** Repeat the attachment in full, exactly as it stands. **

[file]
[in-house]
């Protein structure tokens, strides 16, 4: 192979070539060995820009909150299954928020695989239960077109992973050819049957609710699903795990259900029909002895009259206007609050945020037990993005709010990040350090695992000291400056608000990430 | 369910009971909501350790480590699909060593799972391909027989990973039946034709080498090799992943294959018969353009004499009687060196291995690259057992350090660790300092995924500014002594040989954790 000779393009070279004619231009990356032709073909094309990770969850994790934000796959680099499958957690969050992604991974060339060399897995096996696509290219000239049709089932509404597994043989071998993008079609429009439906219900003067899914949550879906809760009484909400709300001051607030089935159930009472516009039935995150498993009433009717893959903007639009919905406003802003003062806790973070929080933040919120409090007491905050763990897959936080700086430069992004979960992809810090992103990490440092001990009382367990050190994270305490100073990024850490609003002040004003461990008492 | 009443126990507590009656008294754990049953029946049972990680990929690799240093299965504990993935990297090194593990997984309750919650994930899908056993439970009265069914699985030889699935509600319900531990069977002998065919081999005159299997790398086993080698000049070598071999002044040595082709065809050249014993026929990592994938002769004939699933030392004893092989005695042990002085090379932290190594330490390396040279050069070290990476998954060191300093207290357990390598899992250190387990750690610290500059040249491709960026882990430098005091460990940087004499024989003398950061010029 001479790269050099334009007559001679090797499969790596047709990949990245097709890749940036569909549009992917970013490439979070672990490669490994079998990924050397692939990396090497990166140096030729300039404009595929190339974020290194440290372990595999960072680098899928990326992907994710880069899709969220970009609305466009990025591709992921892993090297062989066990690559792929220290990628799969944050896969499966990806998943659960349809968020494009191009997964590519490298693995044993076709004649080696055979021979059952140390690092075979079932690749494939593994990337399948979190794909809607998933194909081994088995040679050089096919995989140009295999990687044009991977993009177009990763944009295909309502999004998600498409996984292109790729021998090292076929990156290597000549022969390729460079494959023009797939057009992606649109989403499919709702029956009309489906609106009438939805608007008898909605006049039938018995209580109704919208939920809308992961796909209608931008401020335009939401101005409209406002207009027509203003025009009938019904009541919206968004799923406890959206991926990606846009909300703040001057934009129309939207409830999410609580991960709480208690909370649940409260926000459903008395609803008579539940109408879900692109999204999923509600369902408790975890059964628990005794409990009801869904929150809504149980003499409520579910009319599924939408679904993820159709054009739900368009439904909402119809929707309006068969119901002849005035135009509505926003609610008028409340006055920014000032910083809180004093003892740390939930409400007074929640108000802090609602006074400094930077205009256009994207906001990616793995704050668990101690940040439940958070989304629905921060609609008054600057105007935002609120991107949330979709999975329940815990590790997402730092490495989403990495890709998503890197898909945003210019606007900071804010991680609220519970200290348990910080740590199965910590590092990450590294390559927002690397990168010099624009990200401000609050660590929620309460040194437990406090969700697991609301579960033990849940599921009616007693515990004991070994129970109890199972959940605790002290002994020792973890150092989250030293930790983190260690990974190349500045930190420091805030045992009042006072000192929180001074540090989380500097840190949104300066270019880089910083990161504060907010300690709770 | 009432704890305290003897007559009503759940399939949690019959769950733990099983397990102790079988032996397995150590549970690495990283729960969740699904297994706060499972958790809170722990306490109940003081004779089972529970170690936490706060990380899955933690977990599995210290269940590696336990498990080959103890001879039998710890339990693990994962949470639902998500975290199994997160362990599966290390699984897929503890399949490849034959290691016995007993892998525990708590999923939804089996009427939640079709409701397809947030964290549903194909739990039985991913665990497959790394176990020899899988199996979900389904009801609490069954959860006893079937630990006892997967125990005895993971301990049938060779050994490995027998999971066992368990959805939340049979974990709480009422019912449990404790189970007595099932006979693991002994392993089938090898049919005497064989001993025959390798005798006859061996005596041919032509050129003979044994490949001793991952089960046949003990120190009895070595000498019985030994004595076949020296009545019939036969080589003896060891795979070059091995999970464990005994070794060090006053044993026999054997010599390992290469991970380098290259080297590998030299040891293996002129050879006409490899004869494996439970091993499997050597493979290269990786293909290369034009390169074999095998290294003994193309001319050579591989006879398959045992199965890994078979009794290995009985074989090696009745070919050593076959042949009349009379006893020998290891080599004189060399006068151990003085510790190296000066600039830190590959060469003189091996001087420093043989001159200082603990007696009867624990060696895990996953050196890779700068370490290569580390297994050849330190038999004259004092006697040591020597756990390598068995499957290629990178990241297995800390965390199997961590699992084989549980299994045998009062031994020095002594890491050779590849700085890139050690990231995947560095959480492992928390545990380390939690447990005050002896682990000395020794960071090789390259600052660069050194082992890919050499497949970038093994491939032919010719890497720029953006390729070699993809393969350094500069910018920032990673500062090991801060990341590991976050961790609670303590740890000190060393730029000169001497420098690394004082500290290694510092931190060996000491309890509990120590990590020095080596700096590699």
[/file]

[in-house]
């Protein structure tokens, strides 16, 4: 192979070539060995820009909150299954928020695989239960077109992973050819049957609710699903795990259900029909002895009259206007609050945020037990993005709010990040350090695992000291400056608000990430 | 369910009971909501350790480590699909060593799972391909027989990973039946034709080498090799992943294959018969353009004499009687060196291995690259057992350090660790300092995924500014002594040989954790 000779393009070279004619231009990356032709073909094309990770969850994790934000796959680099499958957690969050992604991974060339060399897995096996696509290219000239049709089932509404597994043989071998993008079609429009439906219900003067899914949550879906809760009484909400709300001051607030089935159930009472516009039935995150498993009433009717893959903007639009919905406003802003003062806790973070929080933040919120409090007491905050763990897959936080700086430069992004979960992809810090992103990490440092001990009382367990050190994270305490100073990024850490609003002040004003461990008492 | 009443126990507590009656008294754990049953029946049972990680990929690799240093299965504990993935990297090194593990997984309750919650994930899908056993439970009265069914699985030889699935509600319900531990069977002998065919081999005159299997790398086993080698000049070598071999002044040595082709065809050249014993026929990592994938002769004939699933030392004893092989005695042990002085090379932290190594330490390396040279050069070290990476998954060191300093207290357990390598899992250190387990750690610290500059040249491709960026882990430098005091460990940087004499024989003398950061010029 001479790269050099334009007559001679090797499969790596047709990949990245097709890749940036569909549009992917970013490439979070672990490669490994079998990924050397692939990396090497990166140096030729300039404009595929190339974020290194440290372990595999960072680098899928990326992907994710880069899709969220970009609305466009990025591709992921892993090297062989066990690559792929220290990628799969944050896969499966990806998943659960349809968020494009191009997964590519490298693995044993076709004649080696055979021979059952140390690092075979079932690749494939593994990337399948979190794909809607998933194909081994088995040679050089096919995989140009295999990687044009991977993009177009990763944009295909309502999004998600498409996984292109790729021998090292076929990156290597000549022969390729460079494959023009797939057009992606649109989403499919709702029956009309489906609106009438939805608007008898909605006049039938018995209580109704919208939920809308992961796909209608931008401020335009939401101005409209406002207009027509203003025009009938019904009541919206968004799923406890959206991926990606846009909300703040001057934009129309939207409830999410609580991960709480208690909370649940409260926000459903008395609803008579539940109408879900692109999204999923509600369902408790975890059964628990005794409990009801869904929150809504149980003499409520579910009319599924939408679904993820159709054009739900368009439904909402119809929707309006068969119901002849005035135009509505926003609610008028409340006055920014000032910083809180004093003892740390939930409400007074929640108000802090609602006074400094930077205009256009994207906001990616793995704050668990101690940040439940958070989304629905921060609609008054600057105007935002609120991107949330979709999975329940815990590790997402730092490495989403990495890709998503890197898909945003210019606007900071804010991680609220519970200290348990910080740590199965910590590092990450590294390559927002690397990168010099624009990200401000609050660590929620309460040194437990406090969700697991609301579960033990849940599921009616007693515990004991070994129970109890199972959940605790002290002994020792973890150092989250030293930790983190260690990974190349500045930190420091805030045992009042006072000192929180001074540090989380500097840190949104300066270019880089910083990161504060907010300690709770 | 009432704890305290003897007559009503759940399939949690019959769950733990099983397990102790079988032996397995150590549970690495990283729960969740699904297994706060499972958790809170722990306490109940003081004779089972529970170690936490706060990380899955933690977990599995210290269940590696336990498990080959103890001879039998710890339990693990994962949470639902998500975290199994997160362990599966290390699984897929503890399949490849034959290691016995007993892998525990708590999923939804089996009427939640079709409701397809947030964290549903194909739990039985991913665990497959790394176990020899899988199996979900389904009801609490069954959860006893079937630990006892997967125990005895993971301990049938060779050994490995027998999971066992368990959805939340049979974990709480009422019912449990404790189970007595099932006979693991002994392993089938090898049919005497064989001993025959390798005798006859061996005596041919032509050129003979044994490949001793991952089960046949003990120190009895070595000498019985030994004595076949020296009545019939036969080589003896060891795979070059091995999970464990005994070794060090006053044993026999054997010599390992290469991970380098290259080297590998030299040891293996002129050879006409490899004869494996439970091993499997050597493979290269990786293909290369034009390169074999095998290294003994193309001319050579591989006879398959045992199965890994078979009794290995009985074989090696009745070919050593076959042949009349009379006893020998290891080599004189060399006068151990003085510790190296000066600039830190590959060469003189091996001087420093043989001159200082603990007696009867624990060696895990996953050196890779700068370490290569580390297994050849330190038999004259004092006697040591020597756990390598068995499957290629990178990241297995800390965390199997961590699992084989549980299994045998009062031994020095002594890491050779590849700085890139050690990231995947560095959480492992928390545990380390939690447990005050002896682990000395020794960071090789390259600052660069050194082992890919050499497949970038093994491939032919010719890497720029953006390729070699993809393969350094500069910018920032990673500062090991801060990341590991976050961790609670303590740890000190060393730029000169001497420098690394004082500290290694510092931190060996000491309890509990120590990590020095080596700096590699």